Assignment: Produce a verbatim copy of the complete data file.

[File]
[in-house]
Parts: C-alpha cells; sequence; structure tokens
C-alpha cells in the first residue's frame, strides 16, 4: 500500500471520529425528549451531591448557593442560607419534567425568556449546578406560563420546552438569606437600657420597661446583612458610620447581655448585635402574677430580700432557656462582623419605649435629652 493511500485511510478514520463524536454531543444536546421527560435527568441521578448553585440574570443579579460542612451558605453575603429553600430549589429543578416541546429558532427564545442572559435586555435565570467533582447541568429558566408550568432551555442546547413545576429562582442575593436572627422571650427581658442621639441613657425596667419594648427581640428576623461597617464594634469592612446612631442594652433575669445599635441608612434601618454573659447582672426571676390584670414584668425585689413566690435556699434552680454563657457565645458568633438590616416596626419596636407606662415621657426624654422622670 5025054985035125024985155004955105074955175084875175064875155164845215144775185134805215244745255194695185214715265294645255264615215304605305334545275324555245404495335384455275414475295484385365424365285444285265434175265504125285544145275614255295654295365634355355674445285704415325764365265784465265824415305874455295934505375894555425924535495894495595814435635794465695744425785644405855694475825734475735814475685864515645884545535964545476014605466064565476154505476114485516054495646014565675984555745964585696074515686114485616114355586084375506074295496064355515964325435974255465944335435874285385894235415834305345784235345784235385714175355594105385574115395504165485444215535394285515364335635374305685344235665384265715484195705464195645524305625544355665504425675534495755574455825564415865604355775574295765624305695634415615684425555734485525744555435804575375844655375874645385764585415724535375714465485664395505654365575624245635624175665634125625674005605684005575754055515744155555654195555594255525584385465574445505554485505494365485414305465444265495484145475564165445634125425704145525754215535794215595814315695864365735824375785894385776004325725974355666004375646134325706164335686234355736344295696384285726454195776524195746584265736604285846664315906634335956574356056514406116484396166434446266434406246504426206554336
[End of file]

[in-house]
Parts: C-alpha cells; sequence; structure tokens
C-alpha cells in the first residue's frame, strides 16, 4: 500500500471520529425528549451531591448557593442560607419534567425568556449546578406560563420546552438569606437600657420597661446583612458610620447581655448585635402574677430580700432557656462582623419605649435629652 493511500485511510478514520463524536454531543444536546421527560435527568441521578448553585440574570443579579460542612451558605453575603429553600430549589429543578416541546429558532427564545442572559435586555435565570467533582447541568429558566408550568432551555442546547413545576429562582442575593436572627422571650427581658442621639441613657425596667419594648427581640428576623461597617464594634469592612446612631442594652433575669445599635441608612434601618454573659447582672426571676390584670414584668425585689413566690435556699434552680454563657457565645458568633438590616416596626419596636407606662415621657426624654422622670 5025054985035125024985155004955105074955175084875175064875155164845215144775185134805215244745255194695185214715265294645255264615215304605305334545275324555245404495335384455275414475295484385365424365285444285265434175265504125285544145275614255295654295365634355355674445285704415325764365265784465265824415305874455295934505375894555425924535495894495595814435635794465695744425785644405855694475825734475735814475685864515645884545535964545476014605466064565476154505476114485516054495646014565675984555745964585696074515686114485616114355586084375506074295496064355515964325435974255465944335435874285385894235415834305345784235345784235385714175355594105385574115395504165485444215535394285515364335635374305685344235665384265715484195705464195645524305625544355665504425675534495755574455825564415865604355775574295765624305695634415615684425555734485525744555435804575375844655375874645385764585415724535375714465485664395505654365575624245635624175665634125625674005605684005575754055515744155555654195555594255525584385465574445505554485505494365485414305465444265495484145475564165445634125425704145525754215535794215595814315695864365735824375785894385776004325725974355666004375646134325706164335686234355736344295696384285726454195776524195746584265736604285846664315906634335956574356056514406116484396166434446266434406246504426206554336